The telecoms industry is in a state of flux. Communications service providers (CSPs) need to invest heavily in new high-speed networks to meet soaring demand for data traffic. Yet, in many markets, CSPs’ revenues are declining as prices come under pressure from intense competition and regulatory changes.
In particular, CSPs’ traditional voice and messaging revenues are being squeezed as consumers increasingly use apps from WhatsApp, LINE, Skype and other online service providers. In some cases, these services have benefitted from CSPs’ experiments with flat-rate “all-you-can-eat” pricing for data traffic.
Although flat rate plans are very attractive for consumers (no surprises or bill shock), such a model is inherently unstable. The deployment of flat rate plans, particularly for data services, tends to send pricing into a downward spiral—these plans effectively ignore growth potential and shift the focus of competition from quality and service differentiation to price.
Still, there are reasons to believe that CSPs can regain pricing power. Demand for connectivity has never been greater. New services and products, such as mobile money, are emerging, creating immense potential for innovation: Video and other bandwidth-hungry applications require advanced access products and efficient networks, while digital connected living, connected cars and other applications of the Internet of Things present new opportunities to monetize networks, services, and operations.
Match pricing with value
To fund the necessary investment in networks and IT systems, CSPs are adopting more innovative pricing models that provide a better match between the price customers pay and the value they derive from specific services. Successful pricing strategies will be essential to improving profitability for both fixed and mobile broadband operators.
In fact, those markets, such as North America, that pioneered flat rate pricing are now transitioning to a more sophisticated approach. In the U.S., consumers and businesses can now choose from a very broad selection of price plans, including complex tariffs encompassing multiple devices, shared plans, family plans, quality-based price plans and even speed-based data plans. Although flat rate pricing helped kick-start the market for mobile data services in the U.S., the associated risks are now well understood and North American CSPs now recognize that “all-you-can-eat” isn’t sustainable as a “standalone” dominant model. Many European markets are going through a similar transition.
The net result is that a CSP’s business is becoming far more complex than it was four or five years ago and the risks it faces are changing. If they are to build a business case for more investment, CSPs need to combine increasingly sophisticated price plans, with the roll out of new technologies, such as LTE, and new business models, such as sponsored data models, and the emergence of new services, such as machine-to-machine solutions.
Managing complexity-related risk
More complexity equals more operational risk and a rising need for Revenue Assurance and fraud solutions. For example, the deployment of LTE brings a number of Revenue Assurance challenges, such as the integrity of porting and mirroring data to new network elements, understanding and collecting data from new elements and the implications of connectivity problems.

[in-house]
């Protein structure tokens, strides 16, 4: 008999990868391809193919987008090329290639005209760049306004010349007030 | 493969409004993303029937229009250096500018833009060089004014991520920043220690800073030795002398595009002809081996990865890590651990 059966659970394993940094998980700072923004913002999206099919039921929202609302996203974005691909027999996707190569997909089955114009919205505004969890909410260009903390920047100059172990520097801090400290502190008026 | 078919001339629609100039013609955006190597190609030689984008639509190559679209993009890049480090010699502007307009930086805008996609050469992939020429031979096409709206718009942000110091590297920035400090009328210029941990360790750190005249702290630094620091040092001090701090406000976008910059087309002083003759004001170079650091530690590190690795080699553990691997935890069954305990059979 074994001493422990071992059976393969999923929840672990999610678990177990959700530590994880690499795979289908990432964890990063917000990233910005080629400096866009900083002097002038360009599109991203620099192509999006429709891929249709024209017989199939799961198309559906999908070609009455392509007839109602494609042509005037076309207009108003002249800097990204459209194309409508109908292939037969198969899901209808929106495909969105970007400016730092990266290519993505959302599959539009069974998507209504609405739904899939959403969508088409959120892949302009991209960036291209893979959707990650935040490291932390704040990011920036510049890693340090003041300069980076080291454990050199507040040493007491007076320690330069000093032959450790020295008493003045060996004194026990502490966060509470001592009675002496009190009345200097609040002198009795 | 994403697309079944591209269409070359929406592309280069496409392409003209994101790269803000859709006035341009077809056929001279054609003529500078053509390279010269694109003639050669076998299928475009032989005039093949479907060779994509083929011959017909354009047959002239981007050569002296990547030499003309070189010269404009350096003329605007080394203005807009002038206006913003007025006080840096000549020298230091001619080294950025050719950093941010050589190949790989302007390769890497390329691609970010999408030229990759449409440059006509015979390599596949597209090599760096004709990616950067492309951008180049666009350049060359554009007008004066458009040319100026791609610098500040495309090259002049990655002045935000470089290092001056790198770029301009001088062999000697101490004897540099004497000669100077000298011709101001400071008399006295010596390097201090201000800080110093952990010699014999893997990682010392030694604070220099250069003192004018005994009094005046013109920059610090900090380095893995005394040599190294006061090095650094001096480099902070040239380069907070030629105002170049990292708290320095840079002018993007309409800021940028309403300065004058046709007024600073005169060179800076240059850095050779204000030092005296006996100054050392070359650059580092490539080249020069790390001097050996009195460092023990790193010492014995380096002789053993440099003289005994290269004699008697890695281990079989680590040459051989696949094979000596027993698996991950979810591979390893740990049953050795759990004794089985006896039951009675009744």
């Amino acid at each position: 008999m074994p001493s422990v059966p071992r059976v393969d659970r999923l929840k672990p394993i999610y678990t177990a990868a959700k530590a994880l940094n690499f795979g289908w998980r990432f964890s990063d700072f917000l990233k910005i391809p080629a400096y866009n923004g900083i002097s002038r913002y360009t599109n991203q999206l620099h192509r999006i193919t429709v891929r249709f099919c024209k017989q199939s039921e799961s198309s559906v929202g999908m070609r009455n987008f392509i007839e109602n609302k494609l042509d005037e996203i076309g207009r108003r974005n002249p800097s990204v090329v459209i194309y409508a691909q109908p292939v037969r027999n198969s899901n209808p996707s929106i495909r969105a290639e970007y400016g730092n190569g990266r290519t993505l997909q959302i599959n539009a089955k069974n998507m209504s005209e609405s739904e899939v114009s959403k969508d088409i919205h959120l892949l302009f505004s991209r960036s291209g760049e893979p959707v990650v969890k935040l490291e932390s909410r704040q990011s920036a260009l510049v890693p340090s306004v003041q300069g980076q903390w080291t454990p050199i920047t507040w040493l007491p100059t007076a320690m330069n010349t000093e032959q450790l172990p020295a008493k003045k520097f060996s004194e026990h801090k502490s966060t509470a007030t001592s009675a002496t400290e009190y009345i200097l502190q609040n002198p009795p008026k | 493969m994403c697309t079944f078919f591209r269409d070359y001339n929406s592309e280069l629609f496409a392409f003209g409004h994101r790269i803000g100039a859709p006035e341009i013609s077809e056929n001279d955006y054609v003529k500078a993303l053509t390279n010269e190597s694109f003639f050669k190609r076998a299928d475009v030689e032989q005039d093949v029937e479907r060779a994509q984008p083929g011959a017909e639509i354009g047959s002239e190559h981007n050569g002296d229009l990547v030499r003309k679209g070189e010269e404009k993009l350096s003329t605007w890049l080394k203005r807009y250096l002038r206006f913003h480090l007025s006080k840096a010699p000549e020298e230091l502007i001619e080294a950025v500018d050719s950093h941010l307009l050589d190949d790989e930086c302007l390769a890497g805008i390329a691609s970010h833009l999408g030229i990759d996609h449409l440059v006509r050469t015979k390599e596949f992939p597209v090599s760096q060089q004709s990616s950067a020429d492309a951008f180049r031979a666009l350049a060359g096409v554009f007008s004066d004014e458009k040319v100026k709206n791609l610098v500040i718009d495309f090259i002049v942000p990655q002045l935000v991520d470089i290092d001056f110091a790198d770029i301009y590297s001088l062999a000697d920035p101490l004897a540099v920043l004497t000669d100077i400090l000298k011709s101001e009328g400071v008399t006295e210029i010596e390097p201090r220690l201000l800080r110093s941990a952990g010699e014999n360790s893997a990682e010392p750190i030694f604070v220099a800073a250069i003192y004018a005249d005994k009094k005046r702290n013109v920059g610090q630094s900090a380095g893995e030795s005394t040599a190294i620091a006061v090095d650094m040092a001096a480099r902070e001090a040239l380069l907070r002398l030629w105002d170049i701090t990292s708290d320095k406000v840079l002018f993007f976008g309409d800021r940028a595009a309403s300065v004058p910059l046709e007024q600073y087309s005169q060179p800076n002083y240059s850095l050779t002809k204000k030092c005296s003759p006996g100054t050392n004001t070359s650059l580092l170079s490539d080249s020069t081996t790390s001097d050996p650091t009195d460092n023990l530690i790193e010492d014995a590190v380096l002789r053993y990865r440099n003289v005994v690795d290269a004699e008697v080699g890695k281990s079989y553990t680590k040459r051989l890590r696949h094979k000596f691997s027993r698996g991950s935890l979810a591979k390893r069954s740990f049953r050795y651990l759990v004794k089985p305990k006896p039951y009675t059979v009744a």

Moreover, the deployment of LTE means mobile networks will be mix of 2G, 3G and 4G technologies for years to come. That means subscriber data will be stored in many different locations, typically defined by different access technologies.
At the same time, new pricing models create new Revenue Assurance challenges as consumption or service-based charging is inherently far more complex than transport-based charging. If a CSP introduces Quality Of Service assurances (such as speed of throughout), it needs to verify that the network delivered on those assurances. Furthermore, multiple charging policies might be involved in a single session.
Flat-rate plans aren’t immune
Unfortunately, there isn’t a single silver bullet. As their service portfolio expands, CSPs will need to use different pricing models for different services in response to the dynamics in their markets. In an effort to compete with online providers of voice and messaging services, many CSPs now offer tiered-data plans combined with flat-rate pricing for voice calls and messaging.
Flat-rate pricing can reduce complexity, but it doesn’t make the CSP immune to revenue leakage or fraud. Flat-rate plans eliminate risks for consumers, but not for operators. The wholesale settlement procedures mean operators are still exposed to usage or quantity-based charging, so the operator is still exposed to financial risk and needs to have the relevant controls in place.
For example, an operator could be vulnerable to the automatic redirection of incoming on-net calls to an off-net number. Although the operator doesn’t receive interconnect fees for an incoming on-net call, the redirection means they have to pay for terminating the call on another network. The operator is therefore financially exposed. Controls are needed to proactively monitor such traffic.
In summary, flat rate tariffs aren’t a panacea and CSPs’ world is becoming more complex, not less. Complexity isn’t a bad thing, but the risks need to be properly understood and managed. Now is the time for CSPs to redouble their efforts to counter revenue leakage and fraud.